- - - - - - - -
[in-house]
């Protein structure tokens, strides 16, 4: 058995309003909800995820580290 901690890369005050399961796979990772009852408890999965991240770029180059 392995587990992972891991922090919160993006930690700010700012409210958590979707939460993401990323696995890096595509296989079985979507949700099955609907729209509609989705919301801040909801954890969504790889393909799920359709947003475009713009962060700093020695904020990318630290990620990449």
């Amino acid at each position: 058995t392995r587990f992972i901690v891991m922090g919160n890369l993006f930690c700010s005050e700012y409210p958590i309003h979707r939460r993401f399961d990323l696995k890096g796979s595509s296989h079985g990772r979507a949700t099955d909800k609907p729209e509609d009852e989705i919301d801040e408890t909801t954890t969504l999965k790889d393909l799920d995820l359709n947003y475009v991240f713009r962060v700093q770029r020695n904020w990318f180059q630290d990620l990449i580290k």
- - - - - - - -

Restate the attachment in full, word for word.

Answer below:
[in-house]
């Protein structure tokens, strides 16, 4: 058995309003909800995820580290 901690890369005050399961796979990772009852408890999965991240770029180059 392995587990992972891991922090919160993006930690700010700012409210958590979707939460993401990323696995890096595509296989079985979507949700099955609907729209509609989705919301801040909801954890969504790889393909799920359709947003475009713009962060700093020695904020990318630290990620990449």
């Amino acid at each position: 058995t392995r587990f992972i901690v891991m922090g919160n890369l993006f930690c700010s005050e700012y409210p958590i309003h979707r939460r993401f399961d990323l696995k890096g796979s595509s296989h079985g990772r979507a949700t099955d909800k609907p729209e509609d009852e989705i919301d801040e408890t909801t954890t969504l999965k790889d393909l799920d995820l359709n947003y475009v991240f713009r962060v700093q770029r020695n904020w990318f180059q630290d990620l990449i580290k």